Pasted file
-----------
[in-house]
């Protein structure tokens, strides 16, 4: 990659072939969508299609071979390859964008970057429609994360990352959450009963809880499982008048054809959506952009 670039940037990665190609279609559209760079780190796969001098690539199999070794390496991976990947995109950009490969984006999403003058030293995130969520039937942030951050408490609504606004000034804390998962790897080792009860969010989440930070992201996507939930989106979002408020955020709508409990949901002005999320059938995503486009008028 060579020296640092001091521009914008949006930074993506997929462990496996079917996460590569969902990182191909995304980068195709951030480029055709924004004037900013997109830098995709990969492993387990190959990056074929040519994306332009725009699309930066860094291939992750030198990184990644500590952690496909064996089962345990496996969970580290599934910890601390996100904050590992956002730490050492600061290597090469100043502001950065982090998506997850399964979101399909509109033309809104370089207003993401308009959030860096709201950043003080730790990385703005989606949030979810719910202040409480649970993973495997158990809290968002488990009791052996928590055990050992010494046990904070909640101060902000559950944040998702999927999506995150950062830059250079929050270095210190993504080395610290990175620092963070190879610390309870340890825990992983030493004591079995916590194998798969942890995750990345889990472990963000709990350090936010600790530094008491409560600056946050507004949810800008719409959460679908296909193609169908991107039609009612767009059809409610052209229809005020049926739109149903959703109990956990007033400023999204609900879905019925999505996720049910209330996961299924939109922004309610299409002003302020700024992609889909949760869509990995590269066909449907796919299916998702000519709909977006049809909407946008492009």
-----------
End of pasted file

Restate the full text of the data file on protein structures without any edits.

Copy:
[in-house]
């Protein structure tokens, strides 16, 4: 990659072939969508299609071979390859964008970057429609994360990352959450009963809880499982008048054809959506952009 670039940037990665190609279609559209760079780190796969001098690539199999070794390496991976990947995109950009490969984006999403003058030293995130969520039937942030951050408490609504606004000034804390998962790897080792009860969010989440930070992201996507939930989106979002408020955020709508409990949901002005999320059938995503486009008028 060579020296640092001091521009914008949006930074993506997929462990496996079917996460590569969902990182191909995304980068195709951030480029055709924004004037900013997109830098995709990969492993387990190959990056074929040519994306332009725009699309930066860094291939992750030198990184990644500590952690496909064996089962345990496996969970580290599934910890601390996100904050590992956002730490050492600061290597090469100043502001950065982090998506997850399964979101399909509109033309809104370089207003993401308009959030860096709201950043003080730790990385703005989606949030979810719910202040409480649970993973495997158990809290968002488990009791052996928590055990050992010494046990904070909640101060902000559950944040998702999927999506995150950062830059250079929050270095210190993504080395610290990175620092963070190879610390309870340890825990992983030493004591079995916590194998798969942890995750990345889990472990963000709990350090936010600790530094008491409560600056946050507004949810800008719409959460679908296909193609169908991107039609009612767009059809409610052209229809005020049926739109149903959703109990956990007033400023999204609900879905019925999505996720049910209330996961299924939109922004309610299409002003302020700024992609889909949760869509990995590269066909449907796919299916998702000519709909977006049809909407946008492009």